Here are 2 quick sketches. One is on Grafton street looking down from the second floor balcony of Beweley's and watching the people go by. And above is a quick sketch of a self portrait that I did and then colored in Photoshop. Yes Photoshop. I'm trying to get back to actually looking, because I had drawn so many self portrait in HS that I was able to draw my face without actually looking at it anymore. Getting past the natural tendency of the brain to simplify what you see into symbols, and actually SEE what is in front of me has been actually tougher than it seems. So I hope you all enjoy, and I WILL be posting up a series of self portraits so that hopefully you'll be able to see the progression of my skills.
Friday, September 18, 2009
Friday, September 11, 2009
So on my second day in Dublin (but my third.. fourth time there) I FINALLY got to see the book of Kells. After much drama to get there and waiting in a longer line than I expected, I was finally led into the exhibit that houses the book. Since photography was not allowed I pulled out my sketchbook and start drawing. I guess most tourist don't expect anyone to record memories/sights in such a manor anymore, because I drew a small crowd. In my uncomfortable limelight I drew as quickly as possible. I was though unable to actually draw from the book of kells... to many people crowding around and trying to see. I was able to sketch another illuminated manuscript from Ethiopia. Still amazing to see, and I wished I could have a small moment (even if it meant wearing a bio suit, to not damage it) and hold both books in my hand and replicate what I saw myself. The detailed masterpieces that was in each square inch of illustration was amazing. I was unable to keep from wishing (slightly) that I could have been one of those monks, sitting and drawing such wonderous things. It almost makes me jealous.
I've always admired artist ability to render and create details in their art. Every time I try, I end up losing out on the big picture and the overall piece ends up laking something. But I can't ignore that some of the best work... the work that I want to put up on my walls... are the ones in which the artist thought hard and diligently on each pencil mark/brush stroke/ square inch of that piece. And I'll just keep plugging away at my attempts to not be ADHD like and move on to the next piece, just because this one has gotten tedious while trying to make it match as closely as possible to my mind.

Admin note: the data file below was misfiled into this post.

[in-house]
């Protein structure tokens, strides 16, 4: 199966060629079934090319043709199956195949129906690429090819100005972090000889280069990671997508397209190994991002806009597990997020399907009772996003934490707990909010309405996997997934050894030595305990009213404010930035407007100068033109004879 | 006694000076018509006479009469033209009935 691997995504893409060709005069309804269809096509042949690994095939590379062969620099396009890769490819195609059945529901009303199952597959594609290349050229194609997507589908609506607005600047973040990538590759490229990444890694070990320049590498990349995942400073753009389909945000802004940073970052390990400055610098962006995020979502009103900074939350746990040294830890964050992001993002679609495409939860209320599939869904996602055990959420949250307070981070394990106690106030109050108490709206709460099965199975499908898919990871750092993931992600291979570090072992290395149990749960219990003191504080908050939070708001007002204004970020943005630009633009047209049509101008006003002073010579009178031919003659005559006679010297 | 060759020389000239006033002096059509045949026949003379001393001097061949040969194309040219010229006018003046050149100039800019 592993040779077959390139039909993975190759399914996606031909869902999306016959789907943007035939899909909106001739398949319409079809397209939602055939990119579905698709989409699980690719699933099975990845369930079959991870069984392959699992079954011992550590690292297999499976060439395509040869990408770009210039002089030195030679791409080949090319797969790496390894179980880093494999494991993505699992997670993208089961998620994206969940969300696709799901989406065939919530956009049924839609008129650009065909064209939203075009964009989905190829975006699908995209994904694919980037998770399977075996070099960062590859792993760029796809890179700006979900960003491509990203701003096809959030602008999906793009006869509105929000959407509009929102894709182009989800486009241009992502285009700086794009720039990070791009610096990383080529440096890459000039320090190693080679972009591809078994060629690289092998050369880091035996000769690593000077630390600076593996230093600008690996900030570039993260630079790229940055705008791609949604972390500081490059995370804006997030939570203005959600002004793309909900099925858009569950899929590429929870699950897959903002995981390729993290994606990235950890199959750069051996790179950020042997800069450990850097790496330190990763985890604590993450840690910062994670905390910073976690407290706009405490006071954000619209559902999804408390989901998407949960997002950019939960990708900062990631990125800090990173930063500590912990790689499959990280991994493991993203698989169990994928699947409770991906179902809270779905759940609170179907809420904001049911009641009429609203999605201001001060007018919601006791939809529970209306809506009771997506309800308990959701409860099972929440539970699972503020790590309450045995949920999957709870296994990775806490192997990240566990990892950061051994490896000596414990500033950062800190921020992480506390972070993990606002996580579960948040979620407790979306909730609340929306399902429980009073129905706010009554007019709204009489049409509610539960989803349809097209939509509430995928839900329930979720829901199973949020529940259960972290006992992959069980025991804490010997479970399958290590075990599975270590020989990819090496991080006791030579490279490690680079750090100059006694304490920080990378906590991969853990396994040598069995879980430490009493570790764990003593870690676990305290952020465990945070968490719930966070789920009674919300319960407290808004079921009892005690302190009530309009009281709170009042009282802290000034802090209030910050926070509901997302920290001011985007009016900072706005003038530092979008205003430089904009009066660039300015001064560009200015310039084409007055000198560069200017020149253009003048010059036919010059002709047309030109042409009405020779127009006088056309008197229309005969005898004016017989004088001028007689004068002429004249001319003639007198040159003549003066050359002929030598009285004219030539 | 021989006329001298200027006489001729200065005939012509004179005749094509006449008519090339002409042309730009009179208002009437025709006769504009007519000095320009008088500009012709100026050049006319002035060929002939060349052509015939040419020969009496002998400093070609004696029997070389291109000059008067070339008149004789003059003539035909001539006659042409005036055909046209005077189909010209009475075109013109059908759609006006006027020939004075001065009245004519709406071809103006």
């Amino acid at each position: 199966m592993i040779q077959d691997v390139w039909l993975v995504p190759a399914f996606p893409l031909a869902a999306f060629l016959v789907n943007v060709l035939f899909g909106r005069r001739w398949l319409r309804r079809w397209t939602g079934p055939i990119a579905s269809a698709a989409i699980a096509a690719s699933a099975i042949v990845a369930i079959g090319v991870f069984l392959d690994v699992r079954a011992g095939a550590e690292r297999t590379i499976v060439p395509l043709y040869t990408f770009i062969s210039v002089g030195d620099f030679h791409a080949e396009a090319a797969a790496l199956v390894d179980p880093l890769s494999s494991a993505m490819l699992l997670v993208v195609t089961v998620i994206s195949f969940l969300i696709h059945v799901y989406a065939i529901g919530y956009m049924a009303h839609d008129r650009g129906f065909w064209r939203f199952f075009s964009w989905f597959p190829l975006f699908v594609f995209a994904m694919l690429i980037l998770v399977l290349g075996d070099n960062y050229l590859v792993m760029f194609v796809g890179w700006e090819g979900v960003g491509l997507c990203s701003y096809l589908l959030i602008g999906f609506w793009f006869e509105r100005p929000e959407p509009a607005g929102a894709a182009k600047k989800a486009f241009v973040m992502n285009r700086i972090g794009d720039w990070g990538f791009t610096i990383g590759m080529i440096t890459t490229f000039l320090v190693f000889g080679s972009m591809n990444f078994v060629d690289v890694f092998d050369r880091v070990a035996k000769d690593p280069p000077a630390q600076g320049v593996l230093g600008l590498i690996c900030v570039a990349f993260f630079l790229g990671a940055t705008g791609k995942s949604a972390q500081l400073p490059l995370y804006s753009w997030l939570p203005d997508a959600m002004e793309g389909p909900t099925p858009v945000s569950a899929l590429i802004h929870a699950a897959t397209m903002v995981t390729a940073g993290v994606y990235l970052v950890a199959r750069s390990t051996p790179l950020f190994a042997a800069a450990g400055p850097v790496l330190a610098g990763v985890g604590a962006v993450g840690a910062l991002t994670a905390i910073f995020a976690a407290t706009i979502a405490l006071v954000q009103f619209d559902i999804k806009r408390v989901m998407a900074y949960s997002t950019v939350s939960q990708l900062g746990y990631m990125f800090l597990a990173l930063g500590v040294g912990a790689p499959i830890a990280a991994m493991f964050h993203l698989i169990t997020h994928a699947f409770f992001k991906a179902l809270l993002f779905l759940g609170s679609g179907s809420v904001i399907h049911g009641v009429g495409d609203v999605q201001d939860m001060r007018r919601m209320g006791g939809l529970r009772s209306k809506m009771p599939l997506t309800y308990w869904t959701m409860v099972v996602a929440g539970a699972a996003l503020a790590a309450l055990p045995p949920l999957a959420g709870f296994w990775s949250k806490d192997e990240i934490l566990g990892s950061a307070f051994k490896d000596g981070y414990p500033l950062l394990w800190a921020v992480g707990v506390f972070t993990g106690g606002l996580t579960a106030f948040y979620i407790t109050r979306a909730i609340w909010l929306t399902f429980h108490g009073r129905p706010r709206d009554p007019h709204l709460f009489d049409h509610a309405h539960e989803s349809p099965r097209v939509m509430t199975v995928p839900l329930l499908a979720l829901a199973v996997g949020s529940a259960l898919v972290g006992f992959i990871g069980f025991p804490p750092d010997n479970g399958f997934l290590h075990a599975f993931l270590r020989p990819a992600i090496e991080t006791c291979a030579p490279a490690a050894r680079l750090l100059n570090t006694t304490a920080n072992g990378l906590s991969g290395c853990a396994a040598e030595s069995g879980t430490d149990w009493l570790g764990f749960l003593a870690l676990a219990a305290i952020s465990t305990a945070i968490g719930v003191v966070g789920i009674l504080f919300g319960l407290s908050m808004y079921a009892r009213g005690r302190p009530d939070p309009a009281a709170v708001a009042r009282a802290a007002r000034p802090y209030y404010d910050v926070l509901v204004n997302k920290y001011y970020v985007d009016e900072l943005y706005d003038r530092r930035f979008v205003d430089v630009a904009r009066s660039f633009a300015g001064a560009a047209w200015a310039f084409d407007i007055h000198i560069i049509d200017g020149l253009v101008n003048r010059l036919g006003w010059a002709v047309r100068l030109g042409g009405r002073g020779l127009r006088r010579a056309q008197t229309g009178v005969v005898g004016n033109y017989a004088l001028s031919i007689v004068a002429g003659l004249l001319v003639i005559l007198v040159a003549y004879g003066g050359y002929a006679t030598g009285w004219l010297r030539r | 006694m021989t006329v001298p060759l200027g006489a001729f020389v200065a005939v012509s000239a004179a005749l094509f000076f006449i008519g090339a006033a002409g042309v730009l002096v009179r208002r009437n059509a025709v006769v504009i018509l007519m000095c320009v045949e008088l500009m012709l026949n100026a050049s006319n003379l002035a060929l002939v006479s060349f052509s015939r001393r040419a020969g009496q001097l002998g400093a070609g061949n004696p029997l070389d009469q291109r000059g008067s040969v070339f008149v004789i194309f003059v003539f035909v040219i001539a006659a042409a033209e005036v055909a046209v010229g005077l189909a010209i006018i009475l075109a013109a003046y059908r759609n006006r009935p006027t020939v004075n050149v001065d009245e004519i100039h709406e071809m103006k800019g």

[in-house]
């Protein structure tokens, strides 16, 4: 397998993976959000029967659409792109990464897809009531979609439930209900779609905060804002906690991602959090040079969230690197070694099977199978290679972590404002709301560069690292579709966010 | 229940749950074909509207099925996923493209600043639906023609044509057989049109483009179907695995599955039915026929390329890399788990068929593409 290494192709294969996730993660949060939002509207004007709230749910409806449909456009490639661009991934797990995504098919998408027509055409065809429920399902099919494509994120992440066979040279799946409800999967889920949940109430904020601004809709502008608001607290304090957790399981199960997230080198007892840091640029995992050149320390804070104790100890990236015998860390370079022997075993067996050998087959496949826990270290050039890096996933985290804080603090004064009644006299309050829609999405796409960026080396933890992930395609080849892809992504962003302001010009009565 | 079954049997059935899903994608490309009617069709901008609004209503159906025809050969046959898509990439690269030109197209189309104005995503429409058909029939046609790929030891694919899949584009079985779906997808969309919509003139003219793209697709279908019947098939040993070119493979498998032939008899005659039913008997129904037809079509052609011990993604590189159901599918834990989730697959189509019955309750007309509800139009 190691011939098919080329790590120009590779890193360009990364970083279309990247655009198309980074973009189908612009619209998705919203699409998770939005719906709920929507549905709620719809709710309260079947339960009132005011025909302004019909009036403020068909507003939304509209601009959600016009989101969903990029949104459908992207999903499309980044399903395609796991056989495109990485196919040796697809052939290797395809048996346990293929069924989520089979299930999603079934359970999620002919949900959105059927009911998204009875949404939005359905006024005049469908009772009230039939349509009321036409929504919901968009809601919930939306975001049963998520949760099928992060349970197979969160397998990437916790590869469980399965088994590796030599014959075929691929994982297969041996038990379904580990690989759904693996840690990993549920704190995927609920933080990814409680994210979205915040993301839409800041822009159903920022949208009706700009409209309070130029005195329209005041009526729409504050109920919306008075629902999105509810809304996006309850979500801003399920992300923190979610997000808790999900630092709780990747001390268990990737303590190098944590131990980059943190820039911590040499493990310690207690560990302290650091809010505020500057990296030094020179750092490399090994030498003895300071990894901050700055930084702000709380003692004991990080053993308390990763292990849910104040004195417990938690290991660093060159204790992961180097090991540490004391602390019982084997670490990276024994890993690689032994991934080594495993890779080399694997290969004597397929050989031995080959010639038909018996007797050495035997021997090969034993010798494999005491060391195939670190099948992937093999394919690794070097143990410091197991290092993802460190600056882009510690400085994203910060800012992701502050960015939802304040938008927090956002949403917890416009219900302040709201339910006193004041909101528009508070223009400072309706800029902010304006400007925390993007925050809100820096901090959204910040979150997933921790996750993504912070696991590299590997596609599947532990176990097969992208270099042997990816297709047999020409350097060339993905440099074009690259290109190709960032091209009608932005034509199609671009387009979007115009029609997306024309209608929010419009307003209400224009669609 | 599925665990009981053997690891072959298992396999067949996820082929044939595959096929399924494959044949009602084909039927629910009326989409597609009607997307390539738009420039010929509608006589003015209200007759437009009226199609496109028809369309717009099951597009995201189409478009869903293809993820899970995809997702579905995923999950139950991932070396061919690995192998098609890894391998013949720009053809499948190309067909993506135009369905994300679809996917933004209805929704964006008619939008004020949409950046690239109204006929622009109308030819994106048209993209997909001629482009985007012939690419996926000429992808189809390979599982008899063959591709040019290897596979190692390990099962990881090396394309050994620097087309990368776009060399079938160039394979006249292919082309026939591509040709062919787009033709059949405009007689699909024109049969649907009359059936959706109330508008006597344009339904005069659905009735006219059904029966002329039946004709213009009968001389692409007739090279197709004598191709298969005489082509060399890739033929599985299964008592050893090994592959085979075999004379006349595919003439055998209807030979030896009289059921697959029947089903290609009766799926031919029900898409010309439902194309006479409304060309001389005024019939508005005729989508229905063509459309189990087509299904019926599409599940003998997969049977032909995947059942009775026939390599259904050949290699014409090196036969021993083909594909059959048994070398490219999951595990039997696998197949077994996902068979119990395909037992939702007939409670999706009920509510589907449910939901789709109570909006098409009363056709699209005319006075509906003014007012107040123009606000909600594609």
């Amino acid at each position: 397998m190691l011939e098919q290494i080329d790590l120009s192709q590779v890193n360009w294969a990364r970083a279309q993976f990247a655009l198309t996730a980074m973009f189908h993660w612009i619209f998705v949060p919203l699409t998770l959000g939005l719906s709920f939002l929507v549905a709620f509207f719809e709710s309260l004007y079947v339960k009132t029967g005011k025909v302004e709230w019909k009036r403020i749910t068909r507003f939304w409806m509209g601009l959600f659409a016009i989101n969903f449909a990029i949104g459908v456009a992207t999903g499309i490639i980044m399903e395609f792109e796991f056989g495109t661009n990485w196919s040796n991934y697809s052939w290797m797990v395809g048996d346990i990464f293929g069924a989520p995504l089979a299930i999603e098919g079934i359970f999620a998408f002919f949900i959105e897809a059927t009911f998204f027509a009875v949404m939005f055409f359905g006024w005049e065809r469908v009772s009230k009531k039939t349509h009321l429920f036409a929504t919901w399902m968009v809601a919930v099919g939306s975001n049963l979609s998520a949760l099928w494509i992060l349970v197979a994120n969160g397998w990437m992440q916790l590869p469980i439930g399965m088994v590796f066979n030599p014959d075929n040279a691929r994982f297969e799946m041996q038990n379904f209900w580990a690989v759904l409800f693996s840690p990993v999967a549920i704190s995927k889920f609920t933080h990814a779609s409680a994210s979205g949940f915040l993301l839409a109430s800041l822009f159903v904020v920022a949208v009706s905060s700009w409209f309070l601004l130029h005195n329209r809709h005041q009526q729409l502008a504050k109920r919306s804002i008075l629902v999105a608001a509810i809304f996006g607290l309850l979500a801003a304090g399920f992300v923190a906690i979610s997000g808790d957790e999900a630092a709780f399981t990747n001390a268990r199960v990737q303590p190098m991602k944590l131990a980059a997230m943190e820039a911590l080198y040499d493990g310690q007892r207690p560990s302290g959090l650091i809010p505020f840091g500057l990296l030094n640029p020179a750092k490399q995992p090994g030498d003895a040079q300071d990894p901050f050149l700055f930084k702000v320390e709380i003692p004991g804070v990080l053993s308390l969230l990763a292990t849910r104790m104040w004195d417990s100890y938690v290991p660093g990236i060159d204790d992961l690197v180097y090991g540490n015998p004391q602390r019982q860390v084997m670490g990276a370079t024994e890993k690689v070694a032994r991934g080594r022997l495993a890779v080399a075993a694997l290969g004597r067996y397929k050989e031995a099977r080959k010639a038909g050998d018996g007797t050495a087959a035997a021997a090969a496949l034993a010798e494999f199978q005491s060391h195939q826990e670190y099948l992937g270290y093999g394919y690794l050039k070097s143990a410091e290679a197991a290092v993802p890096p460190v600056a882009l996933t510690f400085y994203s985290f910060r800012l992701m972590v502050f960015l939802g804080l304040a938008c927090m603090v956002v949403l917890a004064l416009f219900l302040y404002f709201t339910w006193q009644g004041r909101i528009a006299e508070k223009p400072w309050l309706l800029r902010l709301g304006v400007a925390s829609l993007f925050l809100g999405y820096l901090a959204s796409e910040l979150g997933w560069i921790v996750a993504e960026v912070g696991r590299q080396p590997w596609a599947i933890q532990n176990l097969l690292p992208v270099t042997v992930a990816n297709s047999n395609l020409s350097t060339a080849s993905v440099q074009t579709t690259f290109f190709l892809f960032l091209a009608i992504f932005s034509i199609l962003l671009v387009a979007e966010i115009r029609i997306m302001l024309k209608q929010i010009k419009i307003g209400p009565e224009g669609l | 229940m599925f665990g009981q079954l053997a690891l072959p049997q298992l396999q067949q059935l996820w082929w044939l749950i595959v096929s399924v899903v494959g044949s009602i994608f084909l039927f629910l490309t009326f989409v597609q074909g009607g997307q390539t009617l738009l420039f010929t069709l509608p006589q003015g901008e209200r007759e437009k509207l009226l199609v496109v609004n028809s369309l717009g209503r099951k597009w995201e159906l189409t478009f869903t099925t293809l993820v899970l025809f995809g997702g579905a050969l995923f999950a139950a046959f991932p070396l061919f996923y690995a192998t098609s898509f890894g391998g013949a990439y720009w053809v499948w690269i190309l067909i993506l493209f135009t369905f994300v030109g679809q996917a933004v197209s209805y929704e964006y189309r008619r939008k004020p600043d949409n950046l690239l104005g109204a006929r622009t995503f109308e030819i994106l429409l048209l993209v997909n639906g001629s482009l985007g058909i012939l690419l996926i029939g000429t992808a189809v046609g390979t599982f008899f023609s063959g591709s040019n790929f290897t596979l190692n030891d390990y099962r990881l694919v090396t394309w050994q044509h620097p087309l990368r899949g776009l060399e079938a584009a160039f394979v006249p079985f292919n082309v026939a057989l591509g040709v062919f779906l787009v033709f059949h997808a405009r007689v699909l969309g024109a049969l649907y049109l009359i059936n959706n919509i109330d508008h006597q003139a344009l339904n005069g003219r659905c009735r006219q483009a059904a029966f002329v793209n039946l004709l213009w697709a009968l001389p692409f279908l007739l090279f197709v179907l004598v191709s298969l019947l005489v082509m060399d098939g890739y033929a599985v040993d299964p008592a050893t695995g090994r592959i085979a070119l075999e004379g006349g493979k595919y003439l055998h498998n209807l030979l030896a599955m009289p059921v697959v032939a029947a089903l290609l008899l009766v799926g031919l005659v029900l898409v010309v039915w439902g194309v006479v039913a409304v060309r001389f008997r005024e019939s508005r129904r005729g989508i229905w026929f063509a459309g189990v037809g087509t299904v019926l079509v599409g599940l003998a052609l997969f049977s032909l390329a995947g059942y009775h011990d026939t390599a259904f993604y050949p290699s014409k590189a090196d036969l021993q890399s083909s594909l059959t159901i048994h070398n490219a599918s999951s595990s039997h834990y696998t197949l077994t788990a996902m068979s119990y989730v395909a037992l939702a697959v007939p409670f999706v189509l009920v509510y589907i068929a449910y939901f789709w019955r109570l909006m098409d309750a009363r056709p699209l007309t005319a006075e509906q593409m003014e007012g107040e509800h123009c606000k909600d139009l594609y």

The Devil IS in the details... because that is where he tries to make you loose focus and not finish your next greatest masterpiece. And God is there when you do.
Saturday, September 5, 2009
When I go to Ireland I usually stay near a small village called Crusheen. The nearest actual town is Ennis. In Ennis they have a street aptly named Abbey Street, which always feels to me as the actual entrance to the town. Now the reason that it's called abbey St, is because at its base there is a ruined abbey that is... oh I don't know.... more than a couple hundred years old. Every other time i had gone there it was under "construction", making a welcome center to the ruins and such, so i could only see it through tall fences. This time i was finally able to walk the grounds (for a price of course!)
The funny thing was that for all my huff and puff of making sure I brought the camera from NY and got it a new awesome HUGE memory card, on this particular day I forgot it at home (back in Crusheen), and so I HAD to sketch.
Now I've read other sketch journals in which the artists say its better to draw the location they're at, to get a better feel/idea/memory of the place. And i've always thought that was a romantic way of looking at travel... You know back when going anyway required at least 2 weeks travel time on boat or train. when you went away it was usually for at least 2 months, and your family and friends had to cope with the very real possibility that you may never return, having caught some exotic illness.
But with my love of photography and all those new nifty digital cameras, I never really did. I lamented my camera's inability to shoot proper macro, as i fell in love with the intricacies of how the moss grows over the stone and the shadow the overlooking tree is making it pop. I would see my trips as a series of compositions with light, color and dimension/focus being played with, and "natural" posing with my friends and family.
All that being said.... I forgot the simple pleasure of perching myself up on a raggedy old rock (that should by modern logic just tumble off with the slightest pressure put on it), and trying to figure out how the place was constructed. Actually LOOK at the location, and not just its compositional elements, but see the overall shape, size, texture of the place. Really think about how time changed the color of the stones, wore away old inscriptions, and let nature reclaim most of it back.
I don't think I could ever be rid of my camera while traveling. But taking small moments and drawing what I see (usually in an uncomfortable position) and getting down a feel for the place (that try as i might i can't get with photographs), i think i have just discovered in myself. Viva the ability to draw!
Wednesday, September 2, 2009
So i'm bookending my trip in images. The first is the sunset as seen from above the clouds in the plane ride over there.
The second is the day of my birthday sitting outside enjoy some sun and sketching what i see.
I did some really great sketches while over there. Maybe not super detailed, but enjoyable to do, see, and show. I met really great artist also and had an over all good time.
Tomorrow images drawn quickly from Trinity college and the Book of Kells. Enjoy as always.